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Conservatives Slam New Bill Establishing Voluntary Gun Ban List

Chris Agee
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A new bill advanced through the House Judiciary Committee this week includes a provision that would allow Americans to voluntarily place themselves on a list of people who may not purchase firearms.

The proposed legislation received bipartisan sponsorship from Reps. Pramila Jayapal (D-WA) and John Curtis (R-UT), but passed in the committee on the strength of Democratic members.

Proponents of the bill say it could help curb suicides. If the measure is enacted, those who end up on the list would need to present a document from a mental healthcare provider to be removed and the process could take as long as three weeks.


As Jayapal said in defense of the measure, it “would create a new tool that gives people experiencing the challenging swings of mental health illness the power to proactively and voluntarily protect themselves by putting themselves on a do-not-sell list for a firearm.”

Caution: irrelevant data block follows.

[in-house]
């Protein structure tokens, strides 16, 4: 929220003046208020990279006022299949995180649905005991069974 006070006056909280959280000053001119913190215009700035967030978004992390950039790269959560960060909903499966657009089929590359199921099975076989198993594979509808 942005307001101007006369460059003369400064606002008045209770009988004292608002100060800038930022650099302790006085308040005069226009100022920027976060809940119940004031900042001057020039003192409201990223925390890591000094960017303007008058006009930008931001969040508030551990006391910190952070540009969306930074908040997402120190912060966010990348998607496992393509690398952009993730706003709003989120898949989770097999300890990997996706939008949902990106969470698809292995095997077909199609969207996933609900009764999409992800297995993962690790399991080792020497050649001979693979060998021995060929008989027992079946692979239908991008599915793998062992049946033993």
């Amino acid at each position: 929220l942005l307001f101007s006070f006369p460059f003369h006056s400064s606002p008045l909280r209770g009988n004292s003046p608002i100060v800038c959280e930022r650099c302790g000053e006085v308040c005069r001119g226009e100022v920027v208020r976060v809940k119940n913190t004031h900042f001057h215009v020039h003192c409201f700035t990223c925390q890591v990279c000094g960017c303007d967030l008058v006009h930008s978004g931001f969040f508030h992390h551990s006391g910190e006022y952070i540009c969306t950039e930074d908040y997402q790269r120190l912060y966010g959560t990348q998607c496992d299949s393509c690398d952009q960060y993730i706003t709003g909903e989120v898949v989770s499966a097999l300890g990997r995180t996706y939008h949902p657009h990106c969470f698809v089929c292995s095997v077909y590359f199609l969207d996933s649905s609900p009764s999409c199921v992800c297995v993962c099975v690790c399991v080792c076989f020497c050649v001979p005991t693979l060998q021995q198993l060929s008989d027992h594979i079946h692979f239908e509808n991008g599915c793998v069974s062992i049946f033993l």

Despite the ostensibly noble motivation of limiting self-harm among Americans dealing with depression or mental illness, several prominent conservatives voiced opposition to the bill based on its possible ramifications.

For his part, Rep. Jim Jordan (R-OH) questioned the necessity of “a federal statute to permit a person to volunteer to give up their fundamental liberty.”

Looking past the stated goal of preventing suicide, he concluded: “I think this again is just another attack from the Democrats on the Second Amendment.”


Jordan also predicted that those who volunteer to be prohibited from purchasing a gun would have a difficult time reclaiming their rights.

“We know that’s going to be tough,” he said. “You can be assured that getting your name removed from the database will be as difficult as possible and will be a deterrent for anyone to put their name on the list to begin with.”

Rep. Tom Massie (R-KY) voiced a related concern about whether individuals who give a firearm to someone who has been placed on the list could be held criminally liable. Democrats acknowledged during the committee debate that this is not the intent of the bill and expressed a willingness to clear up any confusion.

If the bill receives a full House vote before the current session ends, a slim Democratic majority could result in its passage to the Senate. It would need 60 votes to pass in that chamber, though, which would require significant bipartisan support that might be difficult for Democrats to muster.

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